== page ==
included in the issues. Each issue contains an Introduction by a
of special competence in the field represented.

The Augustan Reprints are available only to members. They will never be
offered at “remainder” prices.


  RICHARD C. BOYS, _University of Michigan_
  EDWARD NILES HOOKER, _University of California, Los Angeles_
  H. T. SWEDENBERG, JR., _University of California, Los Angeles_


  EMMETT L. AVERY, _State College of Washington_
  LOUIS I. BREDVOLD, _University of Michigan_
  BENJAMIN BOYCE, _University of Nebraska_
  CLEANTH BROOKS, _Louisiana State University_
  JAMES L. CLIFFORD, _Columbia University_
  ARTHUR FRIEDMAN, _University of Chicago_
  SAMUEL H. MONK, _University of Minnesota_
  JAMES SUTHERLAND, _Queen Mary College, London_

Address communications to any of the General Editors. Applications for
membership, together with membership fee, should be sent to




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Errata (noted by transcriber)

  The word “tho’” is written both with and without final apostrophe.

Typographical Errors and Inconsistencies

  those of Carew of Antony and Edmund Bolton  [_text unchanged_]
  we are to be happier than we thought of  [thonght]
  and are more for _Liquids_ than the Men  [more sor]
  I give them over to Mr _Collier_  [_anomalous missing ._]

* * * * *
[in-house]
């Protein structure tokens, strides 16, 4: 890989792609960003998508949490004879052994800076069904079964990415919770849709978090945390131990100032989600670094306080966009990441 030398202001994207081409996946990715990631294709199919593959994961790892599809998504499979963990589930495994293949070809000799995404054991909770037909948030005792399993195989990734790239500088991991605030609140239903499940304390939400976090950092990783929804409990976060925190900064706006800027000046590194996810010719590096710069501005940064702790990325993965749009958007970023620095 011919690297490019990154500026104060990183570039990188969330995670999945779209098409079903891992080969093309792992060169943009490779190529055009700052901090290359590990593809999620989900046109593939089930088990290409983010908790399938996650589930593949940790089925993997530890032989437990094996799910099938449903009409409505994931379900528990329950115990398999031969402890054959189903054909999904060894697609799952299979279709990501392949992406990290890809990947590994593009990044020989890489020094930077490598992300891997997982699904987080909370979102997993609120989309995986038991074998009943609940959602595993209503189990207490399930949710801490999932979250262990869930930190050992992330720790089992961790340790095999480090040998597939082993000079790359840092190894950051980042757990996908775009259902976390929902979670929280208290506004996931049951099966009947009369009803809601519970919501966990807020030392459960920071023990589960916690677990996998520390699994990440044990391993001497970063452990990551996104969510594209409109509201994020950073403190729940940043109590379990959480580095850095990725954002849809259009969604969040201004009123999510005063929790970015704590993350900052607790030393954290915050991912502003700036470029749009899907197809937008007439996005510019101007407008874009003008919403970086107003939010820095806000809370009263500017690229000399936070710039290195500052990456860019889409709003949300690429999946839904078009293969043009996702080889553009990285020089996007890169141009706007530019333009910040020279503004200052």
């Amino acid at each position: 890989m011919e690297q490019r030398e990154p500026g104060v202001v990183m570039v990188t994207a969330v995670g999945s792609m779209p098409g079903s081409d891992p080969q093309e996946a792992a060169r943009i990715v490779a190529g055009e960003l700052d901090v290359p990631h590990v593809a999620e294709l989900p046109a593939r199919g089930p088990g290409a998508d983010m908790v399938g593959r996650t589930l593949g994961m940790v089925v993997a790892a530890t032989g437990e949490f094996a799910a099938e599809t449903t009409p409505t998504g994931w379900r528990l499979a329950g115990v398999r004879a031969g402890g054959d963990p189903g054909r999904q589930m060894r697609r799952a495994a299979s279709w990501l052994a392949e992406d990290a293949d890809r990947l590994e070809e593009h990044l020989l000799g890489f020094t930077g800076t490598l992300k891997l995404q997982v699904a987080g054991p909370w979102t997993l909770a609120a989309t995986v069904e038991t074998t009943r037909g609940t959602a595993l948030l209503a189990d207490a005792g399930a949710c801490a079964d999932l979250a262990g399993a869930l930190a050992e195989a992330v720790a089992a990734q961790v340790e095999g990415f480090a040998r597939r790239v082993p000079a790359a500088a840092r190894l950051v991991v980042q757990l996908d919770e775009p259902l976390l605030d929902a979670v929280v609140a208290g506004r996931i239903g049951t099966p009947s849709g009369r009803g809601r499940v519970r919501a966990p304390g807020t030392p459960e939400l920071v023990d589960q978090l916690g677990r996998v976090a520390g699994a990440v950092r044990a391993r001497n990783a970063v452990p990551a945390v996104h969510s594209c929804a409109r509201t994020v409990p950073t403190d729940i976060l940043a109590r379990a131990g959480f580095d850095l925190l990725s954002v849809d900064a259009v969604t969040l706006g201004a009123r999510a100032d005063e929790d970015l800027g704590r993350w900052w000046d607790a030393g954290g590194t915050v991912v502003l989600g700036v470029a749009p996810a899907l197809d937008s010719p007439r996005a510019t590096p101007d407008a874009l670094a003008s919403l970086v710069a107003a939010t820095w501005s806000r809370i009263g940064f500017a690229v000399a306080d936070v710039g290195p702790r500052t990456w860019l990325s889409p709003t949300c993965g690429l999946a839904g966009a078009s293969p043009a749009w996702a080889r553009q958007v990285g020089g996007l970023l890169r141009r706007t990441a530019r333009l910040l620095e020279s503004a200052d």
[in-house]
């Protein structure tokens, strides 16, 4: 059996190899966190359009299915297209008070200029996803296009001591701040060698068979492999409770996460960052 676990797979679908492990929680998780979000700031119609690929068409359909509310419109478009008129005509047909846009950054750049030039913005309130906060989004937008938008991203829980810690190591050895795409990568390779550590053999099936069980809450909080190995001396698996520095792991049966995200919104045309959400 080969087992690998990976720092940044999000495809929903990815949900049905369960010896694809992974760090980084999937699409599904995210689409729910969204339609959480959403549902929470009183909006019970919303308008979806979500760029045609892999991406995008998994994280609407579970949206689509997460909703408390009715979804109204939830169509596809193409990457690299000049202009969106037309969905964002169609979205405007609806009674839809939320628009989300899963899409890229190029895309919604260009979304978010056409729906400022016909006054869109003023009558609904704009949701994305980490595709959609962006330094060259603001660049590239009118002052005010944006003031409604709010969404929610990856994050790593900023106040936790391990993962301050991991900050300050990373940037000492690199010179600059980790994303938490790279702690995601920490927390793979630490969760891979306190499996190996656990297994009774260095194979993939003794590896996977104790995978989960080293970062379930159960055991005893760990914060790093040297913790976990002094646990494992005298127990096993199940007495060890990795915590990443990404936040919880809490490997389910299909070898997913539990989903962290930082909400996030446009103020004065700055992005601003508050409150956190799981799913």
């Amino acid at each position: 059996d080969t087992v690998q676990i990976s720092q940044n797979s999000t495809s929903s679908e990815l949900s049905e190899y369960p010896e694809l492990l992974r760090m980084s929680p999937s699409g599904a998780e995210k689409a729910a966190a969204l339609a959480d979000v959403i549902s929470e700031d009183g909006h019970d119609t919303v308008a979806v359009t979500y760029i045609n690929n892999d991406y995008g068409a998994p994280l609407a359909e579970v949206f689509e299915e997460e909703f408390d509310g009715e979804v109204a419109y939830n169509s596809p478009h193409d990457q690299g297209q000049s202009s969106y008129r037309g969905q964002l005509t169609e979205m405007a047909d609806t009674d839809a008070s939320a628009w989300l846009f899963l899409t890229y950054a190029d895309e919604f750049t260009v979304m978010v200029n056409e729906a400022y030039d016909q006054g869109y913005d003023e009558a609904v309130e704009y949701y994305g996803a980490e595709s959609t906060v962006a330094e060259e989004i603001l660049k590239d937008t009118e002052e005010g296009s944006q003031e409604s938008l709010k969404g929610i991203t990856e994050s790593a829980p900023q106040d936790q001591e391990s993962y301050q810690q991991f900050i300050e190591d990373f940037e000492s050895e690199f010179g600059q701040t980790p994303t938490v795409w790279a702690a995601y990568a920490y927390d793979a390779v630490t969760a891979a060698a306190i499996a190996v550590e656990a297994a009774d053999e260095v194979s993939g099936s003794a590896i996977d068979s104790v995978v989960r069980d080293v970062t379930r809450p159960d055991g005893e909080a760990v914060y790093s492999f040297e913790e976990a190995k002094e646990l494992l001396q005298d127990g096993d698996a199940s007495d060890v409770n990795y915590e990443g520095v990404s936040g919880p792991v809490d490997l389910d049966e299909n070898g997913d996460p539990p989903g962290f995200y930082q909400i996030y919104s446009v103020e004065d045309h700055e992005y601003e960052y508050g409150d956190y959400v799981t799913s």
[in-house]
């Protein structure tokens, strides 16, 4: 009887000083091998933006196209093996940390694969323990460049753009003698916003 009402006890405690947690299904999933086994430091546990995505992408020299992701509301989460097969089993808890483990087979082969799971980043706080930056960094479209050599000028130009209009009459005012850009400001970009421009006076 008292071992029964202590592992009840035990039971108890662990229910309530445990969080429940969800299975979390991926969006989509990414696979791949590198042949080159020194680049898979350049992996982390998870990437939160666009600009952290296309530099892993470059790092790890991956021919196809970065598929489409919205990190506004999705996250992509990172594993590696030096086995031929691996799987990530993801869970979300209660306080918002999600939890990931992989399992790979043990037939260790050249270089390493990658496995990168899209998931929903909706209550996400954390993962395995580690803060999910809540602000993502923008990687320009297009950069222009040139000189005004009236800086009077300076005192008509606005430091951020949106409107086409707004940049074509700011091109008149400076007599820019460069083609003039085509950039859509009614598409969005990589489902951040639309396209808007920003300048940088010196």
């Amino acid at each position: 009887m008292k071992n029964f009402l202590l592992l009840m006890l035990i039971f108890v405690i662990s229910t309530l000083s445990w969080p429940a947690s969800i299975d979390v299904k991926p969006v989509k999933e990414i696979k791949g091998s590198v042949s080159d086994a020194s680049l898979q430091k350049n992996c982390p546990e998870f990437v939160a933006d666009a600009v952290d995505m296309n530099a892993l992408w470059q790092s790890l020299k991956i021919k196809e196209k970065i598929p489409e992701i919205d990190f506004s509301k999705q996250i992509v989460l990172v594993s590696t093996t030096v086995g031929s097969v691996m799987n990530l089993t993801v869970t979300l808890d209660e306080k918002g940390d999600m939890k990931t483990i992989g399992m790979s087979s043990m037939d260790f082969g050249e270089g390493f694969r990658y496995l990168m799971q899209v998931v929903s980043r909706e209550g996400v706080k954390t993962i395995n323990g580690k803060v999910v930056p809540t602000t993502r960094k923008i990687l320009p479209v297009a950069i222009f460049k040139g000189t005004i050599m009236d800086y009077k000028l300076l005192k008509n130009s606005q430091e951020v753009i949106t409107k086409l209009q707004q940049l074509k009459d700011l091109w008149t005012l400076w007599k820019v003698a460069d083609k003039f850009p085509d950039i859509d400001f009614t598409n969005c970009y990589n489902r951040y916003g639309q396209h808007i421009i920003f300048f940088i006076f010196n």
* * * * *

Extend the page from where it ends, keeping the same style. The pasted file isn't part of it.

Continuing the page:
26th of _April_, 1711.  [_. for ,_]
  and some Years since  [_“some-/Years” at line break_]
  originally seems to be plac’d in the People  [to to]
  the Smock to be upript by the Butler
    [_text unchanged: quoted passage has “unript”_]
  went away with the For to’s,  [_. for ,_]
  No, tho’ y’ have purchas’d to your Name  [y have]
  or what Works of theirs  [theris]
  _Horace_ asserts _Osse_ to be the only Rule of  [_text unchanged_]
  As naturally as Pigs squeak.:  [_punctuation unchanged_]
  did not approve of _Horace_,  [_text unchanged_]
  _Monumentum Ære perennius_?  [pereunius]
  as unintelligible in his Time  [unintelligable]
  _Horace_’s Works are still  [ere]
  there’s a Thirst after Wit  [ther’es]
  the Thought from the Diction.  [_missing ._]
  when the _French_ Stage was Barbarous  [the the]
  to see some of those Productions  [of of]
  to rally one of the late M------rs  [ofs the]
  an Errant Politician in Physick  [en Physick]

  _with the +For to’s+ and the +Until’s+ in that general Rout that_ ...
    [The italics are garbled in these lines: as printed,
    _with the For to’s_ and the _Until’s_ in that general _Rout that_
      or (with de-italicized text in +marks+)
    _with the For to’s +and the+ Until’s +in that general+ Rout that_]

Mechanical Errors

  Unless otherwise noted, the error is an invisible apostrophe. In